I have only a few memories of my childhood in Italy at the foot of the Dolomites. I remember getting vaccinated and going out for gelato afterward.
I remember accidentally slamming my finger in the passenger-side door of a BMW. I remember getting into trouble for running in the house. I remember ignoring my parents’ instructions, then slipping on the floor while running in the house and smashing my head into a protruding corner of the wall of our second-floor apartment. I can’t remember getting stitches at the hospital afterward, but I got them.
That’s the first sin I remember committing: disobedience to my parents. I can still see the scar on my forehead. Sometimes it reminds me that actions have consequences. Sometimes it forgets, and sometimes I forget.
I was soon to learn that sinning isn’t what made me a sinner.
I grew up in church. My homeschool curriculum was produced by fundamentalist Baptists. Its Bible lessons drilled the doctrine of original sin into my developing brain. I was a sinner but not because I had sinned. To think so would be a reversal of cause and effect. In fact, I was taught, I sinned because I was a sinner, and I was a sinner because my great-great-and-so-forth-grandfather Adam had sinned.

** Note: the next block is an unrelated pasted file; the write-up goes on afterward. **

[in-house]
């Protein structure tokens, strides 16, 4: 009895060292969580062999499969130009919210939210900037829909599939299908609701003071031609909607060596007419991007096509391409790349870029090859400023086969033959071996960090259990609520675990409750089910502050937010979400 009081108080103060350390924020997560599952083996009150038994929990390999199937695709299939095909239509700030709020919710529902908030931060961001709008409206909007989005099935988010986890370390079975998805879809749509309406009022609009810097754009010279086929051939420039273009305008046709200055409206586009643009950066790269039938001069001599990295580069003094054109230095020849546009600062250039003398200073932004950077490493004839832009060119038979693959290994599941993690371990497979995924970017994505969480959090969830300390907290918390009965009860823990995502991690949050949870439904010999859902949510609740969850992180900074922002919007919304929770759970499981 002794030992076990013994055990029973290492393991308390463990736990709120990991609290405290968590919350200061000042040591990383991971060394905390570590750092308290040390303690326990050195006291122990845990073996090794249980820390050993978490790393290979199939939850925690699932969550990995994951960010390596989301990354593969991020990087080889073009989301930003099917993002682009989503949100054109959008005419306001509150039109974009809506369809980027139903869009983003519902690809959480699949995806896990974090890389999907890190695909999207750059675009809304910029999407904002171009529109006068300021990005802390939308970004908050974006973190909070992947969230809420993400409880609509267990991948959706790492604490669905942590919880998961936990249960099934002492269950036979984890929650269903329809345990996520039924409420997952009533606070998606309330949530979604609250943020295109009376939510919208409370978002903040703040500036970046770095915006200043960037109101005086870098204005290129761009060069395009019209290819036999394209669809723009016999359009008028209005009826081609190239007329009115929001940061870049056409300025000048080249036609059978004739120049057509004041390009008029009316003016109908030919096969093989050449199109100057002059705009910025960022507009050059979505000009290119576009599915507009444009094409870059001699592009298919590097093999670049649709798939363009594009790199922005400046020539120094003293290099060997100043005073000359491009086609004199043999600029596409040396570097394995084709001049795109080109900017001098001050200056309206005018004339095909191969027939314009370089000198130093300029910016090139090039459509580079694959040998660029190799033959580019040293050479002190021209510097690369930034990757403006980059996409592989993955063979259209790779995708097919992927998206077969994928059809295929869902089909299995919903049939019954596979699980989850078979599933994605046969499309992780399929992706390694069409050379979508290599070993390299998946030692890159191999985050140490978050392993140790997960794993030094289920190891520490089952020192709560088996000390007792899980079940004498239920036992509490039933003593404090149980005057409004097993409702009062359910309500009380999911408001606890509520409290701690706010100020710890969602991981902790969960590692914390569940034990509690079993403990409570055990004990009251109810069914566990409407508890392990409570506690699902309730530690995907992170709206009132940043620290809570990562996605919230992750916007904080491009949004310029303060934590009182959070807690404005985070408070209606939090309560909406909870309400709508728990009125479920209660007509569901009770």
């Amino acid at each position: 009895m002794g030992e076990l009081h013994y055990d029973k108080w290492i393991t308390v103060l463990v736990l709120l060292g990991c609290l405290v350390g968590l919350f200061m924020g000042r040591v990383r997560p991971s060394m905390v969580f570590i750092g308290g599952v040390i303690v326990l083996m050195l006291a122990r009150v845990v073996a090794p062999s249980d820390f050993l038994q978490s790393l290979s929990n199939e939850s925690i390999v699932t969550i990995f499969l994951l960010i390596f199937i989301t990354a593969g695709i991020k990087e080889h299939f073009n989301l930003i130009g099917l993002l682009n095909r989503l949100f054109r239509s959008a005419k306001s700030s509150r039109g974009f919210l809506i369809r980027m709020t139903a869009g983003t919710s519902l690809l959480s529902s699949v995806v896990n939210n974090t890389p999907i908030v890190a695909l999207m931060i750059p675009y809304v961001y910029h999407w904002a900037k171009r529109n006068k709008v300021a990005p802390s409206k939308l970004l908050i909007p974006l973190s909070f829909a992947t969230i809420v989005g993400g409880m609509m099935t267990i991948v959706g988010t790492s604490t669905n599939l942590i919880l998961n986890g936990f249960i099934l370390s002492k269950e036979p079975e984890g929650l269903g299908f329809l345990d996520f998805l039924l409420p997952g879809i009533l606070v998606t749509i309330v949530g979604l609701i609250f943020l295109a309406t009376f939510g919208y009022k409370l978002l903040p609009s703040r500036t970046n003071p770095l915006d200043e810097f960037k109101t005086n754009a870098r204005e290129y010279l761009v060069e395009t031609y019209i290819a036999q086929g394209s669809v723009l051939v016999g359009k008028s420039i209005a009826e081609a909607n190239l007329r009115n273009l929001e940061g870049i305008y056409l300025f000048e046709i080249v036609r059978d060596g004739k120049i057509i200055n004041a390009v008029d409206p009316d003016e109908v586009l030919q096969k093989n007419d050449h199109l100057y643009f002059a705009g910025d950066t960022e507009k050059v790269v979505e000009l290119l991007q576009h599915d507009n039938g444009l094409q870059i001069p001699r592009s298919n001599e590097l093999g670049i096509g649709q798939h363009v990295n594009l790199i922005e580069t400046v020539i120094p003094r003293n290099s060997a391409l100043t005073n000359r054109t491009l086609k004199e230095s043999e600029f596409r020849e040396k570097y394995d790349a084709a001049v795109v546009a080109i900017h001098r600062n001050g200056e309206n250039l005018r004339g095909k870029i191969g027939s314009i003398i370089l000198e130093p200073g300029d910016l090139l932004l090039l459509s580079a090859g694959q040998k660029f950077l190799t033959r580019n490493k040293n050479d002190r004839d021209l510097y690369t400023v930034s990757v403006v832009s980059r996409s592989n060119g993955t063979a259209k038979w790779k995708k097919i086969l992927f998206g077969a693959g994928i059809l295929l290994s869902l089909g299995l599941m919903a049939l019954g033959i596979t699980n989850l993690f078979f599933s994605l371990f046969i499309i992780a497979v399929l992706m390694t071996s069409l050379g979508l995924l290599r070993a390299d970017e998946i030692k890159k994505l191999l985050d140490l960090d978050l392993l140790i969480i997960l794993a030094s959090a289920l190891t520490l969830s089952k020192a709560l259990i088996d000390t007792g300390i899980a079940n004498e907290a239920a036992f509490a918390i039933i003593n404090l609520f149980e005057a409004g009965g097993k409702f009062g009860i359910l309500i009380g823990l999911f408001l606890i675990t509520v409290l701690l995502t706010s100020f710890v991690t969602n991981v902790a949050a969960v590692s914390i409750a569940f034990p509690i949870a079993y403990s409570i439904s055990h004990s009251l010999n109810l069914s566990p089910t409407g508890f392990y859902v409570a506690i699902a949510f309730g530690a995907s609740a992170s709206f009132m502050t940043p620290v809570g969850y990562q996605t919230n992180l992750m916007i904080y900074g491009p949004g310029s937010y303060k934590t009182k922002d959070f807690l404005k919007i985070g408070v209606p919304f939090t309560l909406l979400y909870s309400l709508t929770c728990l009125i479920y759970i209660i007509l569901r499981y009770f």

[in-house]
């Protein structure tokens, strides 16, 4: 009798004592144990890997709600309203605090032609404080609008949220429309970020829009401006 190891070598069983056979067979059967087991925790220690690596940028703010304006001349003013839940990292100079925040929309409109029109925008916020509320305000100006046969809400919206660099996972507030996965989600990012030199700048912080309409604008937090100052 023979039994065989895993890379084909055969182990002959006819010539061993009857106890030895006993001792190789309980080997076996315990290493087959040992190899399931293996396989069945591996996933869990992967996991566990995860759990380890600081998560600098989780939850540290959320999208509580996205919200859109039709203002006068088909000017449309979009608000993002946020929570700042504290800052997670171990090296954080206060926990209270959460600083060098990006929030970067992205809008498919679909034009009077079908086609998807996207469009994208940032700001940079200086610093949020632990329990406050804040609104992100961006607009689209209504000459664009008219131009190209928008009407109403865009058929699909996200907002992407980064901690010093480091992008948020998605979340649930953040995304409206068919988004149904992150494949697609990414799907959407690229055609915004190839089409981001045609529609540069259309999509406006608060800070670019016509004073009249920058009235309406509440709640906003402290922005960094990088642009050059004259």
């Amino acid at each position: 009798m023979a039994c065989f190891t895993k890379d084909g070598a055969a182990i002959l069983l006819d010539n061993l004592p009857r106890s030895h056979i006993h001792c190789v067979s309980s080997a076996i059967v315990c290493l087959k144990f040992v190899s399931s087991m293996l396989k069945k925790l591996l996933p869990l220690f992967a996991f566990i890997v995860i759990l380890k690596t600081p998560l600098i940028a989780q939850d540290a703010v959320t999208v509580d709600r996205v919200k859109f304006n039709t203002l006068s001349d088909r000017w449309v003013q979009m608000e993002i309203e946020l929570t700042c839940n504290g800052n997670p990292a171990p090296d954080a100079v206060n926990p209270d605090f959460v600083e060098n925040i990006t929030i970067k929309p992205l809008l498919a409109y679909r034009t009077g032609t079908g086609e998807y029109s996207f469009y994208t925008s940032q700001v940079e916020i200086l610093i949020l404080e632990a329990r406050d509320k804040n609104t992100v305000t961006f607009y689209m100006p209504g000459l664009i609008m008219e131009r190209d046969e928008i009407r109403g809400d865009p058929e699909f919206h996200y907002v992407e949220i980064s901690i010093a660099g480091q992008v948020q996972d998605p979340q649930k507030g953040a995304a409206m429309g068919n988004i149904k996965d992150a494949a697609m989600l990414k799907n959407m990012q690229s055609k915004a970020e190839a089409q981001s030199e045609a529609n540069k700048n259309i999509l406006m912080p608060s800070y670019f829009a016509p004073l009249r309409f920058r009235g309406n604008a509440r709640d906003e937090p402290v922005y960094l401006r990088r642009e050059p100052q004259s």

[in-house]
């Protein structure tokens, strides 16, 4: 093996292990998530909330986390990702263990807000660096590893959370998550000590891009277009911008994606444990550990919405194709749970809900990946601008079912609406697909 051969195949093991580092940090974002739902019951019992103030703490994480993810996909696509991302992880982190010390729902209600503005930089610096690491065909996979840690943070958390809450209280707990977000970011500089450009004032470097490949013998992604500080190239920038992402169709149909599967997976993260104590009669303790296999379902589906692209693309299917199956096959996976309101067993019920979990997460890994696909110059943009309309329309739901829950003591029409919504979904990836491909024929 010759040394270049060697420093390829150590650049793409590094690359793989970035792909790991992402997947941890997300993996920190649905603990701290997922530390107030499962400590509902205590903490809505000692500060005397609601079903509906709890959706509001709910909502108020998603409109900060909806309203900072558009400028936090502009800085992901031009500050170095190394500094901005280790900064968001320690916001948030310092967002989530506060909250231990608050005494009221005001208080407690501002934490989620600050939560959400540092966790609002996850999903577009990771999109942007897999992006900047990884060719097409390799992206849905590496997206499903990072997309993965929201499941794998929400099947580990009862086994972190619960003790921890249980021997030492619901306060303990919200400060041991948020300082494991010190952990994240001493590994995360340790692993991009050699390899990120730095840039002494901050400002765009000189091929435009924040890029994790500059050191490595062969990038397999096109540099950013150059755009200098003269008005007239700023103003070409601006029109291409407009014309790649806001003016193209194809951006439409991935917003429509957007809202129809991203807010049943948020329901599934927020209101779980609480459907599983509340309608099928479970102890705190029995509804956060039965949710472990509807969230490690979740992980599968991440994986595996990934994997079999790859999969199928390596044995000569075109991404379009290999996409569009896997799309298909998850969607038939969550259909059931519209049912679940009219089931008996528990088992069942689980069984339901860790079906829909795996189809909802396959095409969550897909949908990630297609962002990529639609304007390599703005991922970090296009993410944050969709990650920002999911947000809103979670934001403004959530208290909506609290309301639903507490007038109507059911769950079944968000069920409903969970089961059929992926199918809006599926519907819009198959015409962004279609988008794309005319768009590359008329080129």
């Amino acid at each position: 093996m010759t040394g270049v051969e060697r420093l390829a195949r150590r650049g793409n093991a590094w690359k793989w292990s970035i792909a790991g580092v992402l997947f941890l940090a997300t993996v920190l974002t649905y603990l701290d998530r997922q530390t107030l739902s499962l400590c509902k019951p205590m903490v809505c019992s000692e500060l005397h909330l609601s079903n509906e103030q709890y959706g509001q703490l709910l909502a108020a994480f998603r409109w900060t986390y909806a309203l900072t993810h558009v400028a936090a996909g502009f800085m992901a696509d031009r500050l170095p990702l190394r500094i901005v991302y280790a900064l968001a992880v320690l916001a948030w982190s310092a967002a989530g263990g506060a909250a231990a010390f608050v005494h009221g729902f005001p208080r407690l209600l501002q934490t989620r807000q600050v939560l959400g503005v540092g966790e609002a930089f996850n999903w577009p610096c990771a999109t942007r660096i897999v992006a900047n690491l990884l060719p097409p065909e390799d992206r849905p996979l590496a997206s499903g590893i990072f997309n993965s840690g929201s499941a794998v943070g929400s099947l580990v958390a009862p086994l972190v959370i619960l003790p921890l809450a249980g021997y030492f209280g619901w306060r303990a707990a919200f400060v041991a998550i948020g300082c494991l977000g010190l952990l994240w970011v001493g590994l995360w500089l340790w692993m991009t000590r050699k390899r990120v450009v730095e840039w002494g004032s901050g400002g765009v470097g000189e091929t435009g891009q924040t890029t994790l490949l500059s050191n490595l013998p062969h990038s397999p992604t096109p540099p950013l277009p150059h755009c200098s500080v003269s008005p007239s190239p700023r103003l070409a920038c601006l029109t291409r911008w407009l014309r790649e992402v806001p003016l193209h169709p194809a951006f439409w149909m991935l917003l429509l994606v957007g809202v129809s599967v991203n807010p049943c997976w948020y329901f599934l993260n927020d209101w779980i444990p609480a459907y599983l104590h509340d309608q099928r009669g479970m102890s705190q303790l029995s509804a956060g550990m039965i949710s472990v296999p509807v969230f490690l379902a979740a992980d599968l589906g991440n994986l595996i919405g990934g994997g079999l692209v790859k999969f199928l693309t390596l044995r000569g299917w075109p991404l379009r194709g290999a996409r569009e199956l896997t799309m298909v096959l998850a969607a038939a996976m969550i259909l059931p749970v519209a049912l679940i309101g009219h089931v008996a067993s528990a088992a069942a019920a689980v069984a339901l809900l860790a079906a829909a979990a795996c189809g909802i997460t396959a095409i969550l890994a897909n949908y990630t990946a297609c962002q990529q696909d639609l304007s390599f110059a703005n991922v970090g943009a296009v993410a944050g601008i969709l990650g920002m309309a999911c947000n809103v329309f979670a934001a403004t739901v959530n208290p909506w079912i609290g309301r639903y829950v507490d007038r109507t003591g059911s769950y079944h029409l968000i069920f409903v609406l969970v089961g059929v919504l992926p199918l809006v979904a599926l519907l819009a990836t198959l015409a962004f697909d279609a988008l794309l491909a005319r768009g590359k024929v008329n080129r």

The word “sin” takes on a special sort of meaning in this context. If you believe in original sin, then sin isn’t just what you do; it’s who you are. Even if we were to resist every sinful impulse, even if we were to maintain our purity through every temptation, we are still born condemned because of the sin of our father Adam. The only way to remove this stain in traditional Christian theology is through baptism, which represents—and, depending on your denomination, effects—the death of the old man and rebirth as a new creation.
I didn’t need the doctrine of original sin to know that I was a sinner. But I understand the hypothetical problem it’s meant to address: What if some people out there are living the right way? What if they never do anything wrong? Do they still need atonement? Do they need Yeshua? According to traditional Christian theology, they must; according to traditional Christian theology, they’re sinners whether they sin or not.